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Samsung introduces reusable photocatalytic air filterBy Jie Ye-eun
Published : Feb. 16, 2023 - 13:49
Samsung Electronics said Thursday it has developed a new technology for a single air purification filter that simultaneously removes fine dust and harmful gases, and can be used for up to 20 years through simple water washing.
Researchers at the Samsung Advanced Institute of Technology implemented a filter technology that applies photocatalysts such as copper oxide and titanium dioxide -- the first development to be introduced anywhere in the world, according to Samsung officials.
Before the latest development, conventional air purification filters lacked space efficiency, as every single filter would only remove one of either particulate matter or volatile organic compounds. They only lasted up to 12 months and required frequent replacements.
Samsung’s ceramic catalyst filter technology is expected to help implement compact air purification systems, significantly reducing both disposable waste and the cost burden caused by frequent filter replacements.
The filter is designed to capture particulate matter first at the inlet channel of the porous ceramic wall, where an inorganic membrane is coated and decomposes volatile organic compounds at the outlet channel under a single-pass airflow, by coating photocatalysts.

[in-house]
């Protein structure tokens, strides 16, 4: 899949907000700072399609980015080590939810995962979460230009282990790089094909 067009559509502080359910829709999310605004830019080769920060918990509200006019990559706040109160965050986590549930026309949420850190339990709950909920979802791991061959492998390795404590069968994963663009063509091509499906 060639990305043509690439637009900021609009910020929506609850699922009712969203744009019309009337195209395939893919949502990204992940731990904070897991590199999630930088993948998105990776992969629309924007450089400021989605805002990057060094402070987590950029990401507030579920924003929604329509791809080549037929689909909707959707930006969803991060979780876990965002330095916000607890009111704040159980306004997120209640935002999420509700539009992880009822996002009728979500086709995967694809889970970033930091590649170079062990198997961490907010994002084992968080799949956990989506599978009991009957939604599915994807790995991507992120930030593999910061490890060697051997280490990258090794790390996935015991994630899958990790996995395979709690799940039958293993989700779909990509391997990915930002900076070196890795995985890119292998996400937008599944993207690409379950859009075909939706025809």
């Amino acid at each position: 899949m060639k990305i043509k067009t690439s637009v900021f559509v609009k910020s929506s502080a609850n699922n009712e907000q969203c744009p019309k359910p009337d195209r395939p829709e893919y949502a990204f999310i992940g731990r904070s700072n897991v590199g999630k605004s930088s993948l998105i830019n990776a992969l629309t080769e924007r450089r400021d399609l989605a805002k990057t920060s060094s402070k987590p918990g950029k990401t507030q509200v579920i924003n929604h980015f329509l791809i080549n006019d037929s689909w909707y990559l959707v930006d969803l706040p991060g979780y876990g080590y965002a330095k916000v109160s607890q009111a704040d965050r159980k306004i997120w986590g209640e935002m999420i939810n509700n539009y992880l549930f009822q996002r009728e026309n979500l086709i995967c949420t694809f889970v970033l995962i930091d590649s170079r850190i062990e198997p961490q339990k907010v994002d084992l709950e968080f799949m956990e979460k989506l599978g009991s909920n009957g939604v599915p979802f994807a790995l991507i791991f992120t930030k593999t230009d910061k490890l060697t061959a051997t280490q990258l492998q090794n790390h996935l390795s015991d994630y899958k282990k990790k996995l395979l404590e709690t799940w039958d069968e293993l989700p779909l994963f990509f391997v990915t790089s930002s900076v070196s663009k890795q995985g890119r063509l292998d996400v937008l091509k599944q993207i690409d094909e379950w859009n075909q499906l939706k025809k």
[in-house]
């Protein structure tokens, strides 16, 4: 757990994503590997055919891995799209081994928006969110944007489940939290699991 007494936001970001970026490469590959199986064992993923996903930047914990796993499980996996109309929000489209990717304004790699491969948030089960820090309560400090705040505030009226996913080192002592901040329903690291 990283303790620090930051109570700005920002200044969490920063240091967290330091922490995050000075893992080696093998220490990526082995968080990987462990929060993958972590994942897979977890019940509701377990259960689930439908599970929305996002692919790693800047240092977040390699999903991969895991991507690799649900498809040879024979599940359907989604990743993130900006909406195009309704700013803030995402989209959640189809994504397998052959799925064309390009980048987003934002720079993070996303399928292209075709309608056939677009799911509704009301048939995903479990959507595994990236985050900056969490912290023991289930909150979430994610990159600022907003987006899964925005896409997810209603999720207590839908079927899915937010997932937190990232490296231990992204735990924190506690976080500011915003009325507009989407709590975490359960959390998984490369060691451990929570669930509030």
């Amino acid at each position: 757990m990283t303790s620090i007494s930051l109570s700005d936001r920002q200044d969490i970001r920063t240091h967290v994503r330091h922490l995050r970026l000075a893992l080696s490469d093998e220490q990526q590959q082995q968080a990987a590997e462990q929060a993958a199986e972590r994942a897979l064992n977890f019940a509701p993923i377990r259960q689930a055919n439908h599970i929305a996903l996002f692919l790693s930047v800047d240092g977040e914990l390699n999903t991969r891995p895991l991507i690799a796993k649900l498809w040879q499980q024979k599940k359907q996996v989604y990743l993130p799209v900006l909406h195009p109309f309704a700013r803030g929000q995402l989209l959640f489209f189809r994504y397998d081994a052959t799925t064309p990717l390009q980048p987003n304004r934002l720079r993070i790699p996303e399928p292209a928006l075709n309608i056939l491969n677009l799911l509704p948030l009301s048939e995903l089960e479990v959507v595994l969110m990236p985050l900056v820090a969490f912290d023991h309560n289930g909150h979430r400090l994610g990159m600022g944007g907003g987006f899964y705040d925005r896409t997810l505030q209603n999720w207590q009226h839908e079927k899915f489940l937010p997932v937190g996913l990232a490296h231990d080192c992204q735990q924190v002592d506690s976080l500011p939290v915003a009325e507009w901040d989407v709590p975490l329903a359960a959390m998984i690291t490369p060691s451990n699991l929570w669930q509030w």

With the advanced technology, it can combine two different filters for dust and gas and increase dust loading capacity to 20 grams per liter, which is about four times that of conventional filters, the officials added.
Since the SAIT’s self-developed photocatalyst is insoluble, the filter can be reused with simple water washing, and maintain its performance of removing harmful substances. It also raises cost-efficiency by running about 40 times longer than the conventional high-efficiency particulate air filter of 20 years.
Samsung’s study about the technology was also introduced through the UK journal Nature Communications on Wednesday.
The tech giant is planning to produce prototypes for air conditioning facilities at office buildings, bus terminals and underground parking lots in its semiconductor campuses.
“This project started from listening to suggestions from manufacturers and users of air purification filters,” said Kwon Hyuk-jae, a researcher at the Samsung Advanced Institute of Technology, who is one of the corresponding authors of the study.
“We plan to expand the research into accelerating the commercialization of long lifetime filters in the future,” he added.
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